First-year ban from Greek quad mere rumor; truth revealed
At the end of every summer, Carnegie Mellon students return to a slightly altered campus: Construction projects have been started or completed, new policies and procedures have been put into place, and new students are exploring the grounds. One particular element of our campus, Greek life, experienced a multitude of changes.
Physically, the Greek quadrangle is unchanged. But two staple resident groups, the fraternities of Kappa Delta Rho and Theta Xi, are gone.
Sisters from the sororities of Delta Delta Delta and Kappa Kappa Gamma have quickly filled the halls once belonging to Kappa Delta Rho and Theta Xi, respectively.
What resonated most with first-years and upperclassmen alike during last week’s Orientation festivities was an incorrect rumor floating around campus.
That rumor insinuated that first-year students were explicitly banned from the Greek quadrangle during Orientation, a speculation that infuriated leaders in the Greek community and first-years as well.
Such a rule would “lower numbers on the Greek quad, and further make it harder for a fraternity to exist on Carnegie Mellon’s campus,” said Urvit Goel, the most recent president of Kappa Delta Rho, when asked how this potential ban might affect Greek life on campus. “It’s been tradition for [first-years] to get acquainted with Greek life during Orientation week.”
However, the rumor was based on a misinterpretation of an established rule that applies to all student organizations on campus. “None of that [the rumored ban] is true,” Director of Student Life Holly Hippensteel clarified to The Tartan. Student Life, Student Activities, and the rest of the organizers of Orientation week “just communicated an existing policy.... There is a university policy that all student organizations should only participate in Orientation through sanctioned Orientation activities.”
But were fraternities, which typically host alcohol-free parties that first-years can attend during Orientation, targeted specifically?
“Our expectation is that student organizations overall would follow the policy — this was not just a Greek thing,” Hippensteel explained.
Before Hippensteel and Student Life’s Coordinator of Greek Affairs Monica Bebie dispelled this rumor, however, much speculation floated around campus amid the university’s alleged reasons for supposedly disallowing first-years to visit the quadrangle during Orientation.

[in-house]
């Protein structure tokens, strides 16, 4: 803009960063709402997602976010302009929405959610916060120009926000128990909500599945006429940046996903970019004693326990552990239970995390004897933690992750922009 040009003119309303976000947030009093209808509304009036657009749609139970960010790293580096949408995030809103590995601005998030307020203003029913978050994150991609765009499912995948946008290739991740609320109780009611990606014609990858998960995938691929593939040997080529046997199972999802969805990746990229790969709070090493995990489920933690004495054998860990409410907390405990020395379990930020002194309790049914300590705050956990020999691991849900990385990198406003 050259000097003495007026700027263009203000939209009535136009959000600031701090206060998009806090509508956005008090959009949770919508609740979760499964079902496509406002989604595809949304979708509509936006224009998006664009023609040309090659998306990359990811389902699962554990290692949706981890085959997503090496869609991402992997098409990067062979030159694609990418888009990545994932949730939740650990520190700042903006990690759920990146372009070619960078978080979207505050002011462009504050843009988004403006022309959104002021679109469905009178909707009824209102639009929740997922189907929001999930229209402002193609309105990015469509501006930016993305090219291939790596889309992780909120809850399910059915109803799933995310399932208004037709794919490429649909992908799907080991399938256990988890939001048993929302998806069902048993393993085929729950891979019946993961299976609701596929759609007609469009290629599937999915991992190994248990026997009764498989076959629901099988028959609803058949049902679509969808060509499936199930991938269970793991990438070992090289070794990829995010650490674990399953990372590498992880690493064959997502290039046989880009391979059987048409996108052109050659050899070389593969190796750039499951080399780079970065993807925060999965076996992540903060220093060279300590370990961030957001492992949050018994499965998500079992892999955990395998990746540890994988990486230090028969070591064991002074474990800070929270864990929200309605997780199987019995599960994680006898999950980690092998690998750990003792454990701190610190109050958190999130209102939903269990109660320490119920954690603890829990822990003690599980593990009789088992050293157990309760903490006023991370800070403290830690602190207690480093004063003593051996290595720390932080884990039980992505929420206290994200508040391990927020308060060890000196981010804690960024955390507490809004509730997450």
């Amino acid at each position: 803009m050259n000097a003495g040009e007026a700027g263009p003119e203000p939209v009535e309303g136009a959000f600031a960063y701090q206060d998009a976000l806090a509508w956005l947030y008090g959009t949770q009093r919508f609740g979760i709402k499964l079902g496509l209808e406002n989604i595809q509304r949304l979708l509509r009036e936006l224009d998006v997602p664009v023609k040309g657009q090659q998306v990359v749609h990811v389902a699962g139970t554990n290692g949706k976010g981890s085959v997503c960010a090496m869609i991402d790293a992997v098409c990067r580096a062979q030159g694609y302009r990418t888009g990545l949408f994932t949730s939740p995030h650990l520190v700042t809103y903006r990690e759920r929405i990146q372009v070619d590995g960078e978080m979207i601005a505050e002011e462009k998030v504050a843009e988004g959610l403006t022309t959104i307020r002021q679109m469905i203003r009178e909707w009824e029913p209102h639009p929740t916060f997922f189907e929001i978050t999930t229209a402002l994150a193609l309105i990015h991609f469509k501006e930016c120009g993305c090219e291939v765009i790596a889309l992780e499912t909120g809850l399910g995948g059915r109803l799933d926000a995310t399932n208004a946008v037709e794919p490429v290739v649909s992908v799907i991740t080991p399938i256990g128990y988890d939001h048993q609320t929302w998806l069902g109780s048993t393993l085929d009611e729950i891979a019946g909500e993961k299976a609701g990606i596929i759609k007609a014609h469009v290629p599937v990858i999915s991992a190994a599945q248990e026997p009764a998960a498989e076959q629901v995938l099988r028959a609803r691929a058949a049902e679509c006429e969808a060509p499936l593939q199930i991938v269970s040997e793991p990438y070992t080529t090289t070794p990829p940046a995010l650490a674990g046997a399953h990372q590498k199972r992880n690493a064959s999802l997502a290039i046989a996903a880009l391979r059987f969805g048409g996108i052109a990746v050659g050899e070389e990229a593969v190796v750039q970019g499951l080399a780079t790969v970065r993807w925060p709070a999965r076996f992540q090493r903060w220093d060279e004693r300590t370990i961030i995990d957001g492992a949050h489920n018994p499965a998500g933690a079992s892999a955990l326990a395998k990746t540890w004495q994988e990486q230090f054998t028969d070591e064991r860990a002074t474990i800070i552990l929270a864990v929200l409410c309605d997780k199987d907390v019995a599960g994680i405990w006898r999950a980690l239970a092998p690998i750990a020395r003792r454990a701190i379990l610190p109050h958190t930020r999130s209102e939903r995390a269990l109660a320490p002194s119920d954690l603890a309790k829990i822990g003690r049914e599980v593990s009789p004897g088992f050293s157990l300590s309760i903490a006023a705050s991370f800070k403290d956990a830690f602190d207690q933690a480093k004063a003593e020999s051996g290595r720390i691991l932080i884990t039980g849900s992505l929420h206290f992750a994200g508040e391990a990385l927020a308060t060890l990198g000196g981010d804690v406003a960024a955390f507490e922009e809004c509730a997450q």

“I believe that the university’s [supposed] new policy that prevents first-years from going onto the frat quad is ill-advised,” said Lucian Cesca, president of the Student Dormitory Council. “From what I have heard, this policy has encouraged first-years to attend parties off campus, mainly at Pitt, rather than stay on campus.”
Rather than staying on campus to explore other social events, where they would have had protection under the amnesty program or Carnegie Mellon campus police, many first-years ventured off of the university’s grounds to look for parties.
Added Cesca, whose student organization’s mission is to improve the quality of life of all students living in on-campus dormitories, “I feel that these risks could be more detrimental to the first-years’ Orientation than anything that could come from going to the frat quad.”
It is possible that fraternities were spooked by the removal of Kappa Delta Rho and Theta Xi into misinterpreting the university’s reiteration of this existing policy.
“Orientation is just supposed to be about Orientation, not parties. Fraternities and sororities aren’t supposed to be hosting [first-years],” Hippensteel added.
Several brothers of various fraternities on campus felt that, despite the rumored ban’s being false, all student organizations’ recruitment periods could be harmed by such strict rules imposed by Student Life and the organizers of Orientation week. “It is also a critical week for Greeks to recruit [potential] new members,” said Goel.
Several members of the Interfraternity Council (IFC), the self-governing body representing the on-campus fraternities, declined or were not available for comment to The Tartan.
However, IFC Vice President of Community Relations Chris Niessl insisted that Greek life at Carnegie Mellon does indeed have a future. “I don’t feel like there’s a movement toward the overall squandering of Greek life, in particular, fraternity life on campus,” he said.
Hippensteel and Bebie echoed this sentiment. In fact, the university is “looking to expand” Greek life at Carnegie Mellon — “there are 76 other groups nationally that we’re going to look to” in the next two years, Bebie explained.
Hippensteel concluded, “Part of Orientation is knowing that there are these opportunities ... and that all starts once the semester starts.”
In next week’s issue of The Tartan, please look for a follow-up article on the removal of Kappa Delta Rho and Theta Xi from the quadrangle, the addition of Delta Delta Delta and Kappa Kappa Gamma to it, and more on the future of Greek life at Carnegie Mellon.